The author of Milkman — she’s living in a small apartment, didn’t have very much money. When asked what she would do with the prize money, she said, “Pay off my debts.” Anna Burns has a vocation to write these novels. She writes them in a very particular way. She says they come to her. She waits for them, and then she writes stuff down. Sometimes she knows it’s working, and sometimes it isn’t, and so on. She has a very particular picture of what she’s up to.
I don’t think people like that are motivated by anything like this, but it doesn’t mean there isn’t anybody who’s motivated in that way. I think that recognition is part of the important structure of the literary world, and prizes big and small are an important part of that. I don’t think they’re unimportant. I think it’s good to do them.
I’m also the chair of the prize committee for the Berggruen Prize, which is a philosophy prize, which is a million dollars a year. Which tends to go to people who’ve had a long career.
COWEN: Like Charles Taylor, right?
APPIAH: Like Charles Taylor or Martha Nussbaum — people who started doing what they were doing long before there were any prizes, so it can’t have motivated them. Certainly, for the Booker, the reason I agreed to do it — and it involved flying to London once a month, and a lot of stress, and reading all those novels — is because of its function for the readers.
What the Booker does is it creates a conversation in England over the summer about 13 books, and then people get really excited about which six are going to be picked, and there’s another conversation about the six, including conversations in which people say that the judges are idiots and they’ve missed something important, which is good because then that comes into the conversation too.
And then the winner, and again, all over England, people are talking about this book, and people who wouldn’t have read it, read it. And since it’s a great book, that’s a good outcome.
COWEN: Last question. Let’s say a very smart 19-year-old comes to you, maybe at NYU, and they say, “I want to be the next generation’s version of you in some way, but of course, different.” What advice do you give them, ethical or otherwise?
APPIAH: I think what I say is, life is not the kind of thing you can plan. You can’t have a sort of life plan — which is a term some ethicists use — in your back pocket.
I was a medical student when I went to university. I was going to be a doctor till I was 20. Then I realized that I really loved philosophy, but I didn’t become a philosophy undergraduate because I thought I was going to be a philosophy graduate student. I became a philosophy undergraduate because I wanted to do more philosophy, and then I was going to go home and figure out what to do with the rest of my life.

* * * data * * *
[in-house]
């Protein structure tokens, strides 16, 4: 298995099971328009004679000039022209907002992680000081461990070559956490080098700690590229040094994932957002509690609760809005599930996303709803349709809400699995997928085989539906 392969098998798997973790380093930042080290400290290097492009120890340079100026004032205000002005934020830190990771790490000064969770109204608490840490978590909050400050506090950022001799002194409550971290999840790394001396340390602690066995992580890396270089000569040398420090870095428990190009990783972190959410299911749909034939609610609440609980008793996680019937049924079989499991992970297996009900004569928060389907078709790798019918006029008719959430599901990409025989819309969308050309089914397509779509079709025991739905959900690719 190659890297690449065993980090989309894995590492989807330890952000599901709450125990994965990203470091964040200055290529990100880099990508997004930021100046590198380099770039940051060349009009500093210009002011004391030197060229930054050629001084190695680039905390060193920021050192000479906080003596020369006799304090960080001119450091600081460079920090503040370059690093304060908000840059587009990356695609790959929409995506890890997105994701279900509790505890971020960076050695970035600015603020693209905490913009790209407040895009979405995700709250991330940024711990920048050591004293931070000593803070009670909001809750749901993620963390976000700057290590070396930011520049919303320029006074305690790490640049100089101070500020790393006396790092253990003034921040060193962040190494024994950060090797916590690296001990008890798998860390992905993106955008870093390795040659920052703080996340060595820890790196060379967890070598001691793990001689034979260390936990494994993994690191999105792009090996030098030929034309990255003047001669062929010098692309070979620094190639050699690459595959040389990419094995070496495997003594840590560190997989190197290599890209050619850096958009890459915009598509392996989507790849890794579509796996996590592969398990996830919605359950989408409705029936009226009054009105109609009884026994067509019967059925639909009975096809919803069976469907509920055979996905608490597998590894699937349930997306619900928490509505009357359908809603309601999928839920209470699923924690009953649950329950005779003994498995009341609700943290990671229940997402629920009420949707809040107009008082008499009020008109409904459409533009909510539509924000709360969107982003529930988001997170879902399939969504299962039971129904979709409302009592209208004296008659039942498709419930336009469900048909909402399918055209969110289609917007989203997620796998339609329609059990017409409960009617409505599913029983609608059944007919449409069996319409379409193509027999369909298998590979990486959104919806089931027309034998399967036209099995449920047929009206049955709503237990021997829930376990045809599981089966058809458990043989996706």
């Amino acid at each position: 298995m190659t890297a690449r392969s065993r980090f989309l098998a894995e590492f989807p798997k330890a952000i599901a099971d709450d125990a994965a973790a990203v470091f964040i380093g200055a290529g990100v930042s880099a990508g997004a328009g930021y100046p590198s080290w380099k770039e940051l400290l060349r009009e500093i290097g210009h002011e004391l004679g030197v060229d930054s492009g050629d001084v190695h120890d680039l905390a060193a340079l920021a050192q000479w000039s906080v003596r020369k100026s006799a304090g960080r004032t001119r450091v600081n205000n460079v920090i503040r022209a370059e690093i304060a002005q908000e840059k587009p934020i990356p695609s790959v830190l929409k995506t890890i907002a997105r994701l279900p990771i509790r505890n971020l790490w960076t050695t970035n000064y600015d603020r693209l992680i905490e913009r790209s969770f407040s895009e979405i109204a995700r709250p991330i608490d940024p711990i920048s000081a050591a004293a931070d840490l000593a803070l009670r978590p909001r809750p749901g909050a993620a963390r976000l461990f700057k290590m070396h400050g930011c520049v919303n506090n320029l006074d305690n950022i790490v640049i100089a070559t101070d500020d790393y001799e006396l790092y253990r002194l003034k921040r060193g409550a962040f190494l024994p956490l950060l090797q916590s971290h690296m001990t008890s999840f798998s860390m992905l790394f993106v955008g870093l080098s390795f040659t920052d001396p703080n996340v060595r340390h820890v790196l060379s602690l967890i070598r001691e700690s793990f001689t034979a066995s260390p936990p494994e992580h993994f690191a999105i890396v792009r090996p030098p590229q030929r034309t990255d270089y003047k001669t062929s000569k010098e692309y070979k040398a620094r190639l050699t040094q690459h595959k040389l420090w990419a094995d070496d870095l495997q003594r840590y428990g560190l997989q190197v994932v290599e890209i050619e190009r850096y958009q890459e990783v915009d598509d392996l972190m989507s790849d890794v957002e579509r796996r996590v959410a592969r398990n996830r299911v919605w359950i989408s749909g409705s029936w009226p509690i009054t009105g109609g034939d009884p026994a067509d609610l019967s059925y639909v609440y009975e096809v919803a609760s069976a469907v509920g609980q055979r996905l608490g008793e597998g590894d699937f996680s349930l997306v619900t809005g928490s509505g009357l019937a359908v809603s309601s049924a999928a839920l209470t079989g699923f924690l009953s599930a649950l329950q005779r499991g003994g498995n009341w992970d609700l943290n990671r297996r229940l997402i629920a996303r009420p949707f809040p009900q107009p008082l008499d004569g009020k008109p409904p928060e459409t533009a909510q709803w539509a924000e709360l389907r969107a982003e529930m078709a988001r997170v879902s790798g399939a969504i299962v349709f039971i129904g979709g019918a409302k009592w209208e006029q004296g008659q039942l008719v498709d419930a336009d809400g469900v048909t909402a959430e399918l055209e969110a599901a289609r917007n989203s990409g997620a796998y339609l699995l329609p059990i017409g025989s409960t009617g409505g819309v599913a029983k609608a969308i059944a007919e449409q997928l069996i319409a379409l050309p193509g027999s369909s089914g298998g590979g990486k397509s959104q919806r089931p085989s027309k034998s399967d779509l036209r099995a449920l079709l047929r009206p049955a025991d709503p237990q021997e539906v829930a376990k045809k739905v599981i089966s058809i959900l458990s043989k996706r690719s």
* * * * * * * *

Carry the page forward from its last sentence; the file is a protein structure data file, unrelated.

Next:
I went home, spent a year in Ghana, and the job I got was teaching philosophy at the University of Ghana. That made me realize that I liked the teaching, which I hadn’t done before, obviously, as an undergraduate.
So I would say, be prepared to discover what’s both in you and out there in the world. Don’t have some picture of how you want it to happen because that’s very unlikely to work. Be attentive to the world around you. Be attentive to what you discover about yourself as you go along. Match the two together.
I didn’t set out to make any kind of impact. I just was interested in the subject and wanted to do more. Wanted to write more, wanted to think more, wanted to teach more. I think that too much reflection on the effects of your work, as opposed to just on the work itself, is probably not a good idea. You should just do it and hope that it will have uptake.
And the final thing I’ll say is that there are many, many kinds of uptake. There are people whose uptake is almost entirely within professional philosophy, who are doing wonderful, important work, which will never be explained probably to people outside because there are things you need to know — modal logic, or tensile calculus, or something if you’re a philosopher of physics, that aren’t ever going to be explained to everybody.
That work is very important, too. That sort of work — the work that isn’t easily explained to the rest of the world — is in the background of the work that does get explained more widely. I feel very much, as it were, standing on the shoulders of . . . perhaps not giants, but anyway, pretty large people, who are not visible outside the subject, but without whose work . . .
In other words, the work is the product of the community of scholars, and you’re just one tiny proboscis on that vast amoeba of philosophy. And there’s stuff right in the middle, the nucleus, and in there, people are doing things that nobody’s ever going to figure out outside the amoeba itself.
So don’t look for any particular kind of impact. Do the best work you can, and if it’s good work, it will have some kind of impact. Maybe not in the world outside philosophy, but in philosophy. Also, hold on to the thing that should have brought you in in the first place, which is your own desire to understand things.
Always, in the end, what I’m doing, even when I’m answering those questions, is figuring out what I think, which is the only way I know how to make a contribution, just to figure out the best answer you can come up with, in the available time, to the question that presents itself to you.
The questions in philosophy that present themselves to me seem very urgent to me, even if some of them have answers that are for the ages. And I’m mostly working on them because I want to know the answer myself.
COWEN: Kwame, thank you very much.
APPIAH: Thank you. It was great to talk to you.